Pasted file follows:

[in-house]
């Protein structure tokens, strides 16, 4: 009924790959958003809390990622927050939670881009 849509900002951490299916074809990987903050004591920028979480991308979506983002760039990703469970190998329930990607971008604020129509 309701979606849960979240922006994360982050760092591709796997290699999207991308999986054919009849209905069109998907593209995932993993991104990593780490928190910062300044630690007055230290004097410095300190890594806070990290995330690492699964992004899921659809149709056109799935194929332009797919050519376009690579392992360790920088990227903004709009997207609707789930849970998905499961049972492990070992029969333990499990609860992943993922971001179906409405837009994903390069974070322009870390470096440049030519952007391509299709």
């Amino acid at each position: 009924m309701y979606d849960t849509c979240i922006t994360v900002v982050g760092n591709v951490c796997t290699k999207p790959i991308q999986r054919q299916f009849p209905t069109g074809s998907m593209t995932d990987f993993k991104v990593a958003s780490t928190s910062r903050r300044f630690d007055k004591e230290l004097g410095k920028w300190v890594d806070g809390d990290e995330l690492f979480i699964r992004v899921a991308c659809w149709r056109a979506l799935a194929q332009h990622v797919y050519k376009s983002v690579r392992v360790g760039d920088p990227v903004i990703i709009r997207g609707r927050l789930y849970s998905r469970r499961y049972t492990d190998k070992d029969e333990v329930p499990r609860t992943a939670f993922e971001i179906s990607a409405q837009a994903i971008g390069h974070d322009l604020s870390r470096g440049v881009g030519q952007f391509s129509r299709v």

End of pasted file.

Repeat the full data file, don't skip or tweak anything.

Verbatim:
[in-house]
């Protein structure tokens, strides 16, 4: 009924790959958003809390990622927050939670881009 849509900002951490299916074809990987903050004591920028979480991308979506983002760039990703469970190998329930990607971008604020129509 309701979606849960979240922006994360982050760092591709796997290699999207991308999986054919009849209905069109998907593209995932993993991104990593780490928190910062300044630690007055230290004097410095300190890594806070990290995330690492699964992004899921659809149709056109799935194929332009797919050519376009690579392992360790920088990227903004709009997207609707789930849970998905499961049972492990070992029969333990499990609860992943993922971001179906409405837009994903390069974070322009870390470096440049030519952007391509299709």
């Amino acid at each position: 009924m309701y979606d849960t849509c979240i922006t994360v900002v982050g760092n591709v951490c796997t290699k999207p790959i991308q999986r054919q299916f009849p209905t069109g074809s998907m593209t995932d990987f993993k991104v990593a958003s780490t928190s910062r903050r300044f630690d007055k004591e230290l004097g410095k920028w300190v890594d806070g809390d990290e995330l690492f979480i699964r992004v899921a991308c659809w149709r056109a979506l799935a194929q332009h990622v797919y050519k376009s983002v690579r392992v360790g760039d920088p990227v903004i990703i709009r997207g609707r927050l789930y849970s998905r469970r499961y049972t492990d190998k070992d029969e333990v329930p499990r609860t992943a939670f993922e971001i179906s990607a409405q837009a994903i971008g390069h974070d322009l604020s870390r470096g440049v881009g030519q952007f391509s129509r299709v």